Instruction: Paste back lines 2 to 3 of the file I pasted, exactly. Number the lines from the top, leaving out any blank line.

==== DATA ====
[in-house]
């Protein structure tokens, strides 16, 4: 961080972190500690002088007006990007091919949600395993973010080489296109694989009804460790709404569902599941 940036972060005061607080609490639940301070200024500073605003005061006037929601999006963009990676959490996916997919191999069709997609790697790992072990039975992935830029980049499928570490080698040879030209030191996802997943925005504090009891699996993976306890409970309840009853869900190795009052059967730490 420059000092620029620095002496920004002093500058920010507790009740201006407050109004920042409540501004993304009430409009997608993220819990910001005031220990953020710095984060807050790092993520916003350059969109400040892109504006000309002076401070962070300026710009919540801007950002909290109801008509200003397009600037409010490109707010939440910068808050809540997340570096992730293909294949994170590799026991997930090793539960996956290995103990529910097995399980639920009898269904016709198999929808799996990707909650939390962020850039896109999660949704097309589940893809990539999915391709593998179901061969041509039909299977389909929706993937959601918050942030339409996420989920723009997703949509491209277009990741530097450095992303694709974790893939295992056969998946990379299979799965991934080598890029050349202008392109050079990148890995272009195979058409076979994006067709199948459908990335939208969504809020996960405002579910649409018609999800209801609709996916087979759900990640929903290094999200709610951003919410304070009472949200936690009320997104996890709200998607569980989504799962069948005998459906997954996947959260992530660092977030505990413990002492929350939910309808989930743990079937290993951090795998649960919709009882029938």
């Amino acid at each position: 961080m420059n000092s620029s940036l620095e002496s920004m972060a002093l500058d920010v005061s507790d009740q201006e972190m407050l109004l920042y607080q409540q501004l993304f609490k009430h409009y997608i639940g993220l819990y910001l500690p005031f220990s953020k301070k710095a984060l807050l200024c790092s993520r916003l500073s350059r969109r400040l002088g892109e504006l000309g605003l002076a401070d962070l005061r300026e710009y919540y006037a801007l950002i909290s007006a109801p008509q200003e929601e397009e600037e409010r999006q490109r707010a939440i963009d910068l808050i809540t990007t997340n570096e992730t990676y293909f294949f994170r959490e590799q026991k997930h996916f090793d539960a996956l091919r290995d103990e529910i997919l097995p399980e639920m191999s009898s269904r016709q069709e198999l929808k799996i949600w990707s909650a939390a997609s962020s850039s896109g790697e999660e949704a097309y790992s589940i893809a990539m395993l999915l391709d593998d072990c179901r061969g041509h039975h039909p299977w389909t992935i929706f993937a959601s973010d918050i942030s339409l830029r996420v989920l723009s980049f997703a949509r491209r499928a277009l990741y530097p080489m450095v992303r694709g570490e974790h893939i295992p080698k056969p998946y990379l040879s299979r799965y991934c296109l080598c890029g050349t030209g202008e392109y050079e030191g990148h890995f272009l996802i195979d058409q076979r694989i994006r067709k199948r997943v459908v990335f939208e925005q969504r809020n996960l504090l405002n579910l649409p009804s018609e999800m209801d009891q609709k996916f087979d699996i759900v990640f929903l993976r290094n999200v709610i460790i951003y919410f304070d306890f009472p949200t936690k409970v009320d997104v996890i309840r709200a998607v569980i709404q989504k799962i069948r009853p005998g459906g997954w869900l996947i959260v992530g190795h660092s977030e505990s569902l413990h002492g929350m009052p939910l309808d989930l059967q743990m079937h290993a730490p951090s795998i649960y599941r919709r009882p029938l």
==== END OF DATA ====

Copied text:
């Protein structure tokens, strides 16, 4: 961080972190500690002088007006990007091919949600395993973010080489296109694989009804460790709404569902599941 940036972060005061607080609490639940301070200024500073605003005061006037929601999006963009990676959490996916997919191999069709997609790697790992072990039975992935830029980049499928570490080698040879030209030191996802997943925005504090009891699996993976306890409970309840009853869900190795009052059967730490 420059000092620029620095002496920004002093500058920010507790009740201006407050109004920042409540501004993304009430409009997608993220819990910001005031220990953020710095984060807050790092993520916003350059969109400040892109504006000309002076401070962070300026710009919540801007950002909290109801008509200003397009600037409010490109707010939440910068808050809540997340570096992730293909294949994170590799026991997930090793539960996956290995103990529910097995399980639920009898269904016709198999929808799996990707909650939390962020850039896109999660949704097309589940893809990539999915391709593998179901061969041509039909299977389909929706993937959601918050942030339409996420989920723009997703949509491209277009990741530097450095992303694709974790893939295992056969998946990379299979799965991934080598890029050349202008392109050079990148890995272009195979058409076979994006067709199948459908990335939208969504809020996960405002579910649409018609999800209801609709996916087979759900990640929903290094999200709610951003919410304070009472949200936690009320997104996890709200998607569980989504799962069948005998459906997954996947959260992530660092977030505990413990002492929350939910309808989930743990079937290993951090795998649960919709009882029938």
């Amino acid at each position: 961080m420059n000092s620029s940036l620095e002496s920004m972060a002093l500058d920010v005061s507790d009740q201006e972190m407050l109004l920042y607080q409540q501004l993304f609490k009430h409009y997608i639940g993220l819990y910001l500690p005031f220990s953020k301070k710095a984060l807050l200024c790092s993520r916003l500073s350059r969109r400040l002088g892109e504006l000309g605003l002076a401070d962070l005061r300026e710009y919540y006037a801007l950002i909290s007006a109801p008509q200003e929601e397009e600037e409010r999006q490109r707010a939440i963009d910068l808050i809540t990007t997340n570096e992730t990676y293909f294949f994170r959490e590799q026991k997930h996916f090793d539960a996956l091919r290995d103990e529910i997919l097995p399980e639920m191999s009898s269904r016709q069709e198999l929808k799996i949600w990707s909650a939390a997609s962020s850039s896109g790697e999660e949704a097309y790992s589940i893809a990539m395993l999915l391709d593998d072990c179901r061969g041509h039975h039909p299977w389909t992935i929706f993937a959601s973010d918050i942030s339409l830029r996420v989920l723009s980049f997703a949509r491209r499928a277009l990741y530097p080489m450095v992303r694709g570490e974790h893939i295992p080698k056969p998946y990379l040879s299979r799965y991934c296109l080598c890029g050349t030209g202008e392109y050079e030191g990148h890995f272009l996802i195979d058409q076979r694989i994006r067709k199948r997943v459908v990335f939208e925005q969504r809020n996960l504090l405002n579910l649409p009804s018609e999800m209801d009891q609709k996916f087979d699996i759900v990640f929903l993976r290094n999200v709610i460790i951003y919410f304070d306890f009472p949200t936690k409970v009320d997104v996890i309840r709200a998607v569980i709404q989504k799962i069948r009853p005998g459906g997954w869900l996947i959260v992530g190795h660092s977030e505990s569902l413990h002492g929350m009052p939910l309808d989930l059967q743990m079937h290993a730490p951090s795998i649960y599941r919709r009882p029938l």